So much this book is about all the void coming back at the writer. You write so well about the pressures of money and also a lot of rejection, but you do it in a way that, at least from the reader’s standpoint, is done very coolly. Is that something that you think is important to a writer? This idea of constantly being willing to face the unknown or the next turn?

Well, I mean a lot of it is about learning about yourself, learning what kind of writer you are, learning what works and what doesn’t. Are you a midnight writer? Are you a 5:00 AM writer? Or are you an 11:00 AM writer? Are you a 1:00 pm writer? Et cetera. Everybody has their corner of the clock. They just have to find it.

Some people, like Jesse Ball, I was hanging out with him recently and he’s describing a process where he feels a great deal about it, and then proceeds like that for a very short period of time, but most of the year is not spent laboring on it, which is sort of radical to me, because I feel like I’m running around with half-finished parts of five books right now. I already know what the next collection of essays is. I have three novels, a book of interconnected short stories and there’s a memoir slash biography about my myself and my family in Korea. And then this pedagogical book is a sixth idea.

What’s your corner of the clock?

(Laughter) All of them. Too many corners of the clock. I’ve been joking lately, but I have to make more time for my life, where I’m just forcing myself to clean up after myself, shop for food and do laundry, talk to my friends, talk to my husband, be a person. It’s very easy for me to get drawn away to the work. I think, generally, it takes me a couple hours to wake up in the morning. I’m naturally someone who starts writing around 11, in an ideal schedule, but if I can do it, it’s better to get up at 5. Getting up at that time is one best things in the world because you’re sneaking around in the dark still. It is completely different from writing at 7 a.m., which feels terrible. Like 5 a.m. feels great. 7 a.m. feels like garbage.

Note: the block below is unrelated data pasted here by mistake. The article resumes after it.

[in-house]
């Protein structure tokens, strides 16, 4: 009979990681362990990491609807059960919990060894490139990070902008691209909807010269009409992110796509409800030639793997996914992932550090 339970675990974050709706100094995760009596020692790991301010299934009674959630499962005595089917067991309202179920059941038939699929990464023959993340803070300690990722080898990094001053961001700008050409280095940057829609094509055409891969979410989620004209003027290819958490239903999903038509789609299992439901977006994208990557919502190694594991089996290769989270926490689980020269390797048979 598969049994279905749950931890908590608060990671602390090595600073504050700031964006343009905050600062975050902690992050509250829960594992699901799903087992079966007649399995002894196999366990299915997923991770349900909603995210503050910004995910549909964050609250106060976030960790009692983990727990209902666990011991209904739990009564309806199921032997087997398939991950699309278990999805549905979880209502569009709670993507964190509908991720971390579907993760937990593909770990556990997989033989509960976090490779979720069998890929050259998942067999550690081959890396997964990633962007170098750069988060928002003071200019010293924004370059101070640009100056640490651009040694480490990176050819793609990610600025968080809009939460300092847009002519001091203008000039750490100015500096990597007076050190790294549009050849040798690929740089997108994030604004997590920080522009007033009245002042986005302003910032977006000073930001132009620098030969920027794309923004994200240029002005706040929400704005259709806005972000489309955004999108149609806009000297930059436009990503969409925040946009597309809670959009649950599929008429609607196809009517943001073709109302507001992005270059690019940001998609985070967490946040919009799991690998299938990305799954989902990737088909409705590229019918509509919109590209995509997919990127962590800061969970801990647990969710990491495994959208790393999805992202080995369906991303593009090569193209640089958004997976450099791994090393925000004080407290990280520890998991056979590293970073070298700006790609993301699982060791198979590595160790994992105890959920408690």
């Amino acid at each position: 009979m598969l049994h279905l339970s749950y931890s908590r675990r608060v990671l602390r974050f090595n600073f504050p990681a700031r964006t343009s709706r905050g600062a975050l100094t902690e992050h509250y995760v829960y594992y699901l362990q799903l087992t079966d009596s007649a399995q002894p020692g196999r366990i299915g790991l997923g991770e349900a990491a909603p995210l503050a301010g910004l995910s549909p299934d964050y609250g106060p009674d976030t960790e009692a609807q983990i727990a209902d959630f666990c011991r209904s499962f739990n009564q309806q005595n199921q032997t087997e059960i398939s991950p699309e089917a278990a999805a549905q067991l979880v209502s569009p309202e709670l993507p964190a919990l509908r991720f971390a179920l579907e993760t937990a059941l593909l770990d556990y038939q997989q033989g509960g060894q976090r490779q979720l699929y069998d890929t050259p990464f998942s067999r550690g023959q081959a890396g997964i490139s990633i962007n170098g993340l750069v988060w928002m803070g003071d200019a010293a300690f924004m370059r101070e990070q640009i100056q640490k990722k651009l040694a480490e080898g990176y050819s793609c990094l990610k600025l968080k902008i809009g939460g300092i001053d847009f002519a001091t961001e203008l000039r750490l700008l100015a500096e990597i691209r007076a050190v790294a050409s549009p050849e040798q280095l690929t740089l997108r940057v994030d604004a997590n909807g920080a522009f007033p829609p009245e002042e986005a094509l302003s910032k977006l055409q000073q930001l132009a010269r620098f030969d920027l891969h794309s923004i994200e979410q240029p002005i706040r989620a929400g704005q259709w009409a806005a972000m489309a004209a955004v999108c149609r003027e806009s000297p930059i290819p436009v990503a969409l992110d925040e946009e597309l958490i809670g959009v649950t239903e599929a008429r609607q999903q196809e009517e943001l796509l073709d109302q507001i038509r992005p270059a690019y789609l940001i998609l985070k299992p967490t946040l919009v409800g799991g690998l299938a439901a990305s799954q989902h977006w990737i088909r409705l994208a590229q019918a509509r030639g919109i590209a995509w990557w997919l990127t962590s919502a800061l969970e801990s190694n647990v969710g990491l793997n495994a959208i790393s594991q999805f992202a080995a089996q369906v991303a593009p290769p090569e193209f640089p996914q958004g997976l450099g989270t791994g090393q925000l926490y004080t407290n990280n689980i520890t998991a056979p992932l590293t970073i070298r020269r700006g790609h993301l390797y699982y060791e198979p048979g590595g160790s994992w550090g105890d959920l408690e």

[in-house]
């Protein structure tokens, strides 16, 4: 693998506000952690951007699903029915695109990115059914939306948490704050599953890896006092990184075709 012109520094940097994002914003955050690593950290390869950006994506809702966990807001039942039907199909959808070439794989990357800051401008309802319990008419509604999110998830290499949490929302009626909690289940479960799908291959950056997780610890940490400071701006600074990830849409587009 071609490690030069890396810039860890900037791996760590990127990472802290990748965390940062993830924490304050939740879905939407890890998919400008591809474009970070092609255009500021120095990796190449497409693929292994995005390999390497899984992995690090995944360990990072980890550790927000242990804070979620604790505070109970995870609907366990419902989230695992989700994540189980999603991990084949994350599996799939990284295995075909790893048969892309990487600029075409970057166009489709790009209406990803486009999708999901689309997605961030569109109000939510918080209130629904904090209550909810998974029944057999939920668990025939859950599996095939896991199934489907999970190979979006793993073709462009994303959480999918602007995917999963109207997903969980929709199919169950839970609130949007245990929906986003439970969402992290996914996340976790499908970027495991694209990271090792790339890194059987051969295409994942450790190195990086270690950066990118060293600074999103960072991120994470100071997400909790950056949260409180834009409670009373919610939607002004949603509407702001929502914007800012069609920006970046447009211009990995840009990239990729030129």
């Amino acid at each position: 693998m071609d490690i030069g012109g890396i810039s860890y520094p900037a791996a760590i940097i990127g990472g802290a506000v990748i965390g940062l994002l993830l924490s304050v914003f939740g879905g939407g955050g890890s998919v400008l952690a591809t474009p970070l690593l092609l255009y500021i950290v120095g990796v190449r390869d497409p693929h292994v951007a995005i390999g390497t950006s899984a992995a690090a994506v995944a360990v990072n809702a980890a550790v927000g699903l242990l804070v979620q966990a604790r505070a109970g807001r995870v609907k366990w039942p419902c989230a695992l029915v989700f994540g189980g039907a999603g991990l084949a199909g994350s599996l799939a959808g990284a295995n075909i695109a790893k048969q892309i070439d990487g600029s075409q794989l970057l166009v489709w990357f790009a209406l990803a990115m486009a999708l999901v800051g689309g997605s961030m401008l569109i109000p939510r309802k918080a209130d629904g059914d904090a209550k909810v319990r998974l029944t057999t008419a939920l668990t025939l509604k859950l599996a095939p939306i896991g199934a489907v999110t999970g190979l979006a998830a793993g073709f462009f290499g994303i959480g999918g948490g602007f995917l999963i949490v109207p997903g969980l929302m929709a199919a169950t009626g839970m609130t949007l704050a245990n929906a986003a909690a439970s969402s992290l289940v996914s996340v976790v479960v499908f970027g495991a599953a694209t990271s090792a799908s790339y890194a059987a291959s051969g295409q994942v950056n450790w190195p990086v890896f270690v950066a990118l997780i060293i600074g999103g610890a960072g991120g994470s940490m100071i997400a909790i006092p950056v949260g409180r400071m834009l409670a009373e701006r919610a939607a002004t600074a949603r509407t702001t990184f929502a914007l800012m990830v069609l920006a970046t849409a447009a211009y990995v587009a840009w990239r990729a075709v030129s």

As a writer, I think especially when you’re in an MFA, especially when you’re in a very intense MFA and you’re surrounded by greats, like living greats, you feel like you’re trying to reach up, whereas I’ve found like the beauty of an MFA is actually reaching across, finding peers to meet you where you are.

The cohort you develop in grad school is a really powerful thing that nobody told me to expect but it’s something that I tell my students to look for now. For me, that was Chris Adrian, Ben Anastas, Emily Barton, and Anna Keesey. Those were writers that I met there who definitely had a big impact on me. Also writers who you meet and stay friends with there who don’t become household names, maybe stop writing, but still stay in your life as someone that you maybe ask to read things. Yeah, those people matter a lot. There’s a way of thinking that you share for having shared a particular education at a particular time and so there’s a shorthand you developed when you talk to each other that you’re probably not even aware of, but it’s almost like you can think faster when you’re talking to them because you have the same reference points. That’s a very peculiar intellectual aspect of it that is significant.

I have a practical question about giving time to ideas in a piece. To me one of the most beautiful pieces in this collection is the one about the roses, and when I read it, I recognize the value of having something besides writing that is an extension of yourself as a creative being in the world, but then also literally having time as far as pacing. How do you make these choices?  There were so many moments in the piece where you could have gone 100 pages into that one moment, but instead it felt like it was there as some type of scaffolding.